Only through the photograph of a friend did I see the shades of fireball orange, candy pink, and smoky lavender that painted the sky. When I finally made it outside to let the chickens out this morning, I faced a sky without fanfare at all–a sky that was, by then, an ordinary backdrop to the 6 o’clock hour.
She didn’t mean to sting me. She was only doing her job; she was only defending her hive. Still, it hurt. I, too, was doing my job, collecting a frame to put back into the hive. I leaned in too close to the hive, and I felt the sting hard on the side of my face. Through this small worker bee’s ultimate sacrifice, I learned yet another lesson from the bees.
He didn’t mean to rip the papers. Sprawled on the classroom floor, his face pressed into the cold, nondescript tile. The task, the seemingly simple request of a teacher who was merely doing her job, was too much. He needed to make it go away. All of it. Though he tried, he could not escape the threat; he could not retreat from himself. Much like the guard bee who defends the glistening trove of honey deep within the hive, our boy could not bear to face what has been locked inside since his earliest days.
Another ground ball skips past the ever-distracted little league second baseman. Nobody cheers him on or even seems to take note, though he shows up to every single practice. The fans in the bleachers save their applause for yet another home run off the bat of the flashy, well-celebrated star-of-the-team. There will be a day, though, when the little league player fields the ball cleanly for the first time. His team may not win, but that will hardly matter.
There will be no induction into the National Honor Society for the C student, even as she struggles into the night to practice her vocabulary words. Working diligently at the algebraic equations, she knows that she has no chance for an academic scholarship. She does the best she can. Still, it’s not good enough. It’s not extraordinary by another’s standards. When she helps her friend study to pass an important test, though, she will feel the magic.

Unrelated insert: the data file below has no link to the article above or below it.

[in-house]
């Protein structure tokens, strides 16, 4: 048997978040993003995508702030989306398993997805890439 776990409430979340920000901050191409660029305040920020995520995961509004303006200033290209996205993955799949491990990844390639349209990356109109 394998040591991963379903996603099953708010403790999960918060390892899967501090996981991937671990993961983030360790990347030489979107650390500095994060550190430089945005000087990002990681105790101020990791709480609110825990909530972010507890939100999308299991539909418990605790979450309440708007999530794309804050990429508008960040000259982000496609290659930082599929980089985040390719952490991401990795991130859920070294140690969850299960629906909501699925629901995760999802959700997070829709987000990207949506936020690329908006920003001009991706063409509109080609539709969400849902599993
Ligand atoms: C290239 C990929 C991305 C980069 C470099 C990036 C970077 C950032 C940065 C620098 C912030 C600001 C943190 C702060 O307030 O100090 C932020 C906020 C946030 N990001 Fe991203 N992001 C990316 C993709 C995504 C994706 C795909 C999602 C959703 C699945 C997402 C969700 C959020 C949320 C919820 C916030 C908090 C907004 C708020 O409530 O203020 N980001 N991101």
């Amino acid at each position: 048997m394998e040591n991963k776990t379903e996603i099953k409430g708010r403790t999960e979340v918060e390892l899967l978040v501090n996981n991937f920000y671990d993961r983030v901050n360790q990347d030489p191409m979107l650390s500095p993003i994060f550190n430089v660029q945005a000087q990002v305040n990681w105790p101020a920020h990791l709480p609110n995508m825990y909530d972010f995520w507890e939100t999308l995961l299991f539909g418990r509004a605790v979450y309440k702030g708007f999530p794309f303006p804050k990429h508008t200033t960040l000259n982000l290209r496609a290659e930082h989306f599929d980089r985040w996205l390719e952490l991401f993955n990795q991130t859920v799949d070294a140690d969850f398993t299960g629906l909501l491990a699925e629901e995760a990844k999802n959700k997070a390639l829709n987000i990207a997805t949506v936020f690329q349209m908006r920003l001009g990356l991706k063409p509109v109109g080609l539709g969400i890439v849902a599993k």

One day my child, too, will sit in his chair and finish his papers, turning in his assignments without fanfare. He will no longer yield to all of the things that are beyond his control, all the things that make the hard stuff come to the surface. We see hints of sunshine through the cloud cover. There are quiet days when demons do not stand in the way. There are days when he feels the others understand. They stand back, and he lets them in.
I dare not open the hives on a cloudy day. The bees know best, and they will show me the way, if I take time to listen. For days on end, the sun rises in nondescript hues, unworthy of photographs. The small steps lead me to the chickens, one morning after another. It is the repetition, the sameness, the ordinary day-after-day captured as the collective sunrises of a hundred hard days that holds the real importance, that brings me to turn to the vast beauty before me, captured unwittingly at the hand of a friend.